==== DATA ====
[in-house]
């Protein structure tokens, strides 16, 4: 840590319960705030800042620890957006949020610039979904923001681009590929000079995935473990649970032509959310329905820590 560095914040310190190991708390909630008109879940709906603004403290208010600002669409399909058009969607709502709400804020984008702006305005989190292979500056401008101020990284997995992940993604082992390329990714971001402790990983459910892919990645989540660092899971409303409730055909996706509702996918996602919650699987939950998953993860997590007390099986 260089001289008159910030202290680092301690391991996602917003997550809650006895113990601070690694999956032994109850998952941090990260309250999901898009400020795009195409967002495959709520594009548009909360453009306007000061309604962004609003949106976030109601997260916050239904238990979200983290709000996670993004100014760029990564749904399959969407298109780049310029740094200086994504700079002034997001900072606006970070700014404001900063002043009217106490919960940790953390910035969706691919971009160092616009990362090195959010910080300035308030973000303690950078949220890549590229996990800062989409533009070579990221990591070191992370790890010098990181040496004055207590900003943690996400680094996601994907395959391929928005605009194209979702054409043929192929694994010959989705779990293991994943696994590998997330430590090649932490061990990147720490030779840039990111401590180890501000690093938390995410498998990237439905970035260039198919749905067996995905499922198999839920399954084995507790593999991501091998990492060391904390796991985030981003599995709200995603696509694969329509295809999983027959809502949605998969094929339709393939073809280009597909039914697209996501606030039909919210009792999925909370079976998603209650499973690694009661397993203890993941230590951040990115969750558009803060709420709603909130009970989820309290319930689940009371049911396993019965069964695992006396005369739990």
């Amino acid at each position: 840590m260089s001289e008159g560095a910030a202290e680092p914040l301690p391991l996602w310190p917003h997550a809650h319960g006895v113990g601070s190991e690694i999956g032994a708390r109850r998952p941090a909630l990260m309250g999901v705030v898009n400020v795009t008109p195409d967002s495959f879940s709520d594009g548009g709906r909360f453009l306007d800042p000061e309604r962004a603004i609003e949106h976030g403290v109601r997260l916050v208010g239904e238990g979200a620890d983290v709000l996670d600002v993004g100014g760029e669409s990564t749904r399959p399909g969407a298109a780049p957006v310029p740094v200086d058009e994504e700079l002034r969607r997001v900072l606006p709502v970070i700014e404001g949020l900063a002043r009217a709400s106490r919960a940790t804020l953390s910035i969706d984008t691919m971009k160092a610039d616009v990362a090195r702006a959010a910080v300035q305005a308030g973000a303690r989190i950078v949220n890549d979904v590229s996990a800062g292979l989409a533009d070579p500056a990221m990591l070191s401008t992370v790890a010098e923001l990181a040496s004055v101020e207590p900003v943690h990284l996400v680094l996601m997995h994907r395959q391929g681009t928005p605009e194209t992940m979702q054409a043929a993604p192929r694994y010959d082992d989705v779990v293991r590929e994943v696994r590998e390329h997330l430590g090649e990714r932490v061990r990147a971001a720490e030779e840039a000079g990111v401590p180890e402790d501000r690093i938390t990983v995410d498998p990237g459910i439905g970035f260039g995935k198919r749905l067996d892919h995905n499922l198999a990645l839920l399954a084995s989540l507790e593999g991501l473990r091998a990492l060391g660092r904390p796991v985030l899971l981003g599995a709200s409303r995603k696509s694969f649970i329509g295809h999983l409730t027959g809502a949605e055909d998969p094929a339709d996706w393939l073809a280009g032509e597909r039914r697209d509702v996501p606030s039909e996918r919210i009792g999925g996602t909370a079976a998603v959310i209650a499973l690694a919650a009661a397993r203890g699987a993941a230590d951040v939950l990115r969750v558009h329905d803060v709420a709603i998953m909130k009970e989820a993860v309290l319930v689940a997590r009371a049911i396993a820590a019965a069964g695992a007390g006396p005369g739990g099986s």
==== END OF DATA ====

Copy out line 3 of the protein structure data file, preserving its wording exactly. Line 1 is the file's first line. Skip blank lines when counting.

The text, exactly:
């Amino acid at each position: 840590m260089s001289e008159g560095a910030a202290e680092p914040l301690p391991l996602w310190p917003h997550a809650h319960g006895v113990g601070s190991e690694i999956g032994a708390r109850r998952p941090a909630l990260m309250g999901v705030v898009n400020v795009t008109p195409d967002s495959f879940s709520d594009g548009g709906r909360f453009l306007d800042p000061e309604r962004a603004i609003e949106h976030g403290v109601r997260l916050v208010g239904e238990g979200a620890d983290v709000l996670d600002v993004g100014g760029e669409s990564t749904r399959p399909g969407a298109a780049p957006v310029p740094v200086d058009e994504e700079l002034r969607r997001v900072l606006p709502v970070i700014e404001g949020l900063a002043r009217a709400s106490r919960a940790t804020l953390s910035i969706d984008t691919m971009k160092a610039d616009v990362a090195r702006a959010a910080v300035q305005a308030g973000a303690r989190i950078v949220n890549d979904v590229s996990a800062g292979l989409a533009d070579p500056a990221m990591l070191s401008t992370v790890a010098e923001l990181a040496s004055v101020e207590p900003v943690h990284l996400v680094l996601m997995h994907r395959q391929g681009t928005p605009e194209t992940m979702q054409a043929a993604p192929r694994y010959d082992d989705v779990v293991r590929e994943v696994r590998e390329h997330l430590g090649e990714r932490v061990r990147a971001a720490e030779e840039a000079g990111v401590p180890e402790d501000r690093i938390t990983v995410d498998p990237g459910i439905g970035f260039g995935k198919r749905l067996d892919h995905n499922l198999a990645l839920l399954a084995s989540l507790e593999g991501l473990r091998a990492l060391g660092r904390p796991v985030l899971l981003g599995a709200s409303r995603k696509s694969f649970i329509g295809h999983l409730t027959g809502a949605e055909d998969p094929a339709d996706w393939l073809a280009g032509e597909r039914r697209d509702v996501p606030s039909e996918r919210i009792g999925g996602t909370a079976a998603v959310i209650a499973l690694a919650a009661a397993r203890g699987a993941a230590d951040v939950l990115r969750v558009h329905d803060v709420a709603i998953m909130k009970e989820a993860v309290l319930v689940a997590r009371a049911i396993a820590a019965a069964g695992a007390g006396p005369g739990g099986s």